Tesla is finally coming to New Hampshire after years of false starts and while the news is exciting for many people, it would have been more exciting a couple of years ago.

A 50,000-square-foot Tesla dealership and service center is under construction in Londonderry on a former gravel pit at 36 Industrial Drive near the Manchester airport and should open by the end of the year. This comes two years after a similar facility was supposed to come to Bedford until plans fell through, and six months after Portsmouth approved plans for a small Tesla sales gallery, but not service center, in that city. The Portsmouth site is not yet open.

Four Tesla service stations exist around Boston and one is in Burlington, Vermont, but fans in New Hampshire have long wanted a nearby location to get their cars worked on.

The Londonderry facility is expected to service only Tesla models, not other makes of electric vehicles, and no gasoline-fueled cars and trucks, according to Planning Board minutes.

Tesla remains the country’s preeminent maker of electric cars, selling more battery-electric vehicles in the U.S. than all other car companies combined, but its lead has been shaken recently as other firms have belatedly rolled out EVs. In the most recent quarter, Tesla reported a decline in sales, extremely unusual for the fast-growing company.

Perhaps the biggest long-term threat is from China, whose government has pushed car companies to embrace electric vehicles. Most notable is BYD, which has recently passed Tesla as the world’s biggest seller of EVs although it doesn’t yet sell in the U.S., partly due to political obstacles in the trade wars between China and the U.S.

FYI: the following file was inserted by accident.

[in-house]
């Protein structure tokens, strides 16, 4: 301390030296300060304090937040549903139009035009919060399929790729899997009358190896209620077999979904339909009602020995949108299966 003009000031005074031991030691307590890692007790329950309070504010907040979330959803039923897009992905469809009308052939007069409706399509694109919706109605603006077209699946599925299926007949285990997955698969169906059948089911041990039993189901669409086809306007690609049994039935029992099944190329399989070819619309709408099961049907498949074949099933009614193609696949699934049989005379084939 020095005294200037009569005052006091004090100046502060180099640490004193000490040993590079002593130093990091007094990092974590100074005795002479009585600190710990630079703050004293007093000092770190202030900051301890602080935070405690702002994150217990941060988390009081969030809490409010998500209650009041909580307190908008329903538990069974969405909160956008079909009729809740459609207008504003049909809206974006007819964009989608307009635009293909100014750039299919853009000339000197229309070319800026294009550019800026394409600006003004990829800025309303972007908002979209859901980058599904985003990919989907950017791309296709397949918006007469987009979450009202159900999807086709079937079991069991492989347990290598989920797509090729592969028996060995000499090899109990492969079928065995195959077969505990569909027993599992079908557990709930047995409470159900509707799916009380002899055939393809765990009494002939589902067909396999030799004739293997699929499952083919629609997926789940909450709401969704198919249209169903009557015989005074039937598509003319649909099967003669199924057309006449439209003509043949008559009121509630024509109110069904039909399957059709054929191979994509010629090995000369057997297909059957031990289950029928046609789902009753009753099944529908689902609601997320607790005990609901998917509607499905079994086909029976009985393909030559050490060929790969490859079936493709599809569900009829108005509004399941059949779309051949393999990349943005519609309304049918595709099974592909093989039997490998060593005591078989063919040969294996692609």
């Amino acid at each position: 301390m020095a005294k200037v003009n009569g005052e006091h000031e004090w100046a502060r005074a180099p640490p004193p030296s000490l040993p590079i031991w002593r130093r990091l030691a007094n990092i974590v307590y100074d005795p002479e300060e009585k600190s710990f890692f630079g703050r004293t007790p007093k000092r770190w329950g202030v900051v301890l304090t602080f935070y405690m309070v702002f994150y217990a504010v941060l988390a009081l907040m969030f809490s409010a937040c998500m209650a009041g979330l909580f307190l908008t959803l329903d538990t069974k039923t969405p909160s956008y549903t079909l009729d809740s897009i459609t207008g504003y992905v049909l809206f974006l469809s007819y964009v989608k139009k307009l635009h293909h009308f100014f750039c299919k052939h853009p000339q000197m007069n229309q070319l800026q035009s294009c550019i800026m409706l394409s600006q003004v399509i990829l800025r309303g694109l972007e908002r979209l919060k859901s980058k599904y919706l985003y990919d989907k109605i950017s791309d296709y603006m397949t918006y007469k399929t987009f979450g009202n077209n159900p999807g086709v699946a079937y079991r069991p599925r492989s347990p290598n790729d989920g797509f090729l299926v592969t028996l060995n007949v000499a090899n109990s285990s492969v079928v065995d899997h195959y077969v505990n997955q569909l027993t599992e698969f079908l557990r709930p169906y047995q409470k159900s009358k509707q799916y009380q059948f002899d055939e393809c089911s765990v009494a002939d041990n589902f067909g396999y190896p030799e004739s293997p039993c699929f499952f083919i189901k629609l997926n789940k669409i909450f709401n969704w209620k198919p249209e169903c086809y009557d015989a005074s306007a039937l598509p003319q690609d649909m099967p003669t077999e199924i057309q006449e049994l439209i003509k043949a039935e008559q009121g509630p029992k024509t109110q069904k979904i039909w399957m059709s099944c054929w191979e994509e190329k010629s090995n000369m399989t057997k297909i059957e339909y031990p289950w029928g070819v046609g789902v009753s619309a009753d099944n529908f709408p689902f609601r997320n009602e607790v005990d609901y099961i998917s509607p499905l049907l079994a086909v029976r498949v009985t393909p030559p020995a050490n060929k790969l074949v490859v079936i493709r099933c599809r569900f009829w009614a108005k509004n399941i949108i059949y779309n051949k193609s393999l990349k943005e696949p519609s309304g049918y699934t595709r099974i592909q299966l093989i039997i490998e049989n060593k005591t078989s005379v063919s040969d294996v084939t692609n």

Beyond sales, Tesla’s reputation has suffered due to deliberate provocation from its CEO, Elon Musk and his purchase of the social-media site X, formerly Twitter, a year ago. The faltering launch of the Cybertruck with its polarizing design, and repeated delays in plans to produce a less-expensive sedan have also dented Tesla’s image.

New Hampshire is a laggard in New England when it comes to supporting electric cars. The state government provides no support for them, unlike Vermont and Massachusetts, and the state has fewer public charging sites than any of our neighbors. Still, EVs are growing in popularity here – 8,886 battery vehicles were registered in New Hampshire as of 2023, an increase of 50% over the previous year, according to data from the state DMV. However, they still represent fewer than 1% of all cars registered in the state.

In Londonderry, the Union-Leader noted that because the service center is only for Tesla’s electric vehicles, it won’t require waste gas and oil removal.

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